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Soheila has a monthly routine. At the beginning of each month, she opens the Asan Pardakht app on her iPhone to make gas, phone, and water payments. But on this day, the bill paying application gives her the notification: “Unable to verify app.” Soheila is stuck with unpaid bills. Her only solution is to wait for the next morning to drive to her bank and make individual bank transfers for each of the bills—with a service charge she could have avoided through the app. 

This extra cost and additional errand to run seems like an implausible inconvenience in 2019, when she seemingly has access to all the devices and internet connections—including circumvention tools—that technology has to offer. Suddenly the expensive iPhone 6s Soheila’s son bought her from abroad two birthdays ago seems to have lost all its shine. The Apple notification and the Telegram messages Soheila receives from friends, who have discovered other inaccessible applications, are making it clear that Iranian applications are receiving the boot on iOS devices. 

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Two of Beijing’s close allies, Iran and Pakistan, have been increasingly impacted by China’s growing appetite for fish, both for domestic consumption and to supply its processed fish industry. Stricter regulations in Pakistan and an internal political fight in Iran could make it harder for China to expand its fishing industry into their waters.

Friction between Iranian political factions, chiefly the Islamic Revolutionary Guard Corps (IRGC) and President Hassan Rouhani’s government, is on the rise over the growing presence of Chinese fishing vessels in Iranian waters. Growing dissatisfaction by local fishermen over Chinese industrial-style fishing is contributing to the dispute. In Pakistan, meanwhile, new policies and regulations may impact seafood exports to China.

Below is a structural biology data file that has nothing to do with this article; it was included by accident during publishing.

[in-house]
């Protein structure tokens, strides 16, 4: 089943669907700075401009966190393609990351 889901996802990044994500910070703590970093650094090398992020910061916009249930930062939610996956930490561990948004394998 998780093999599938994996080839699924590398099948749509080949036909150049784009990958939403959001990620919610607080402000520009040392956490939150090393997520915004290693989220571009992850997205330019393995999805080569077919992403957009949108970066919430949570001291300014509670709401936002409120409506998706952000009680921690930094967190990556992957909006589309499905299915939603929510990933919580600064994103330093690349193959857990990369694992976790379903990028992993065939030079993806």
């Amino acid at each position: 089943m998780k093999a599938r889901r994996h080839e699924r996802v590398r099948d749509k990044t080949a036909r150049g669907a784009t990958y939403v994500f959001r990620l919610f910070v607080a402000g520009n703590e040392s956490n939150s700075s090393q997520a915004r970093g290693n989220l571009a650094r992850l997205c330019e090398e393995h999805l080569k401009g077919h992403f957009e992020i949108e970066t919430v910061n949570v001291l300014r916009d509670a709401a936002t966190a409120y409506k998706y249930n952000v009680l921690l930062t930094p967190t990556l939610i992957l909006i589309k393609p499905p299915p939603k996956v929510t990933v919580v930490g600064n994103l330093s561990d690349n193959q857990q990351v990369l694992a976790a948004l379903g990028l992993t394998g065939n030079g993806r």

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Those of us who use social media as a means of procrastination are familiar with the “Which… Are You?” tests. These quizzes are obviously not exact. This author was classified as a Hufflepuff when she obviously should have been a Ravenclaw, while Ringo Starr took the “Which Beatle Are You?” test and got John Lennon. 

It seems that the currently trending quiz is “Which Biblical Iranian Character Is Donald Trump?” In late March, while the Jewish people celebrated Purim, the Feast of Lots—which commemorates events described in the Biblical Book of Esther—US Secretary of State Mike Pompeo visited Israel, and the media feasted with the headlines such as: “Mike Pompeo said it’s possible that Trump is the modern-day Esther,” “Holy Moses. Mike Pompeo thinks Trump is Queen Esther,” and “Mike Pompeo says it’s ‘possible’ Trump was sent to save the Jewish people from Iran.”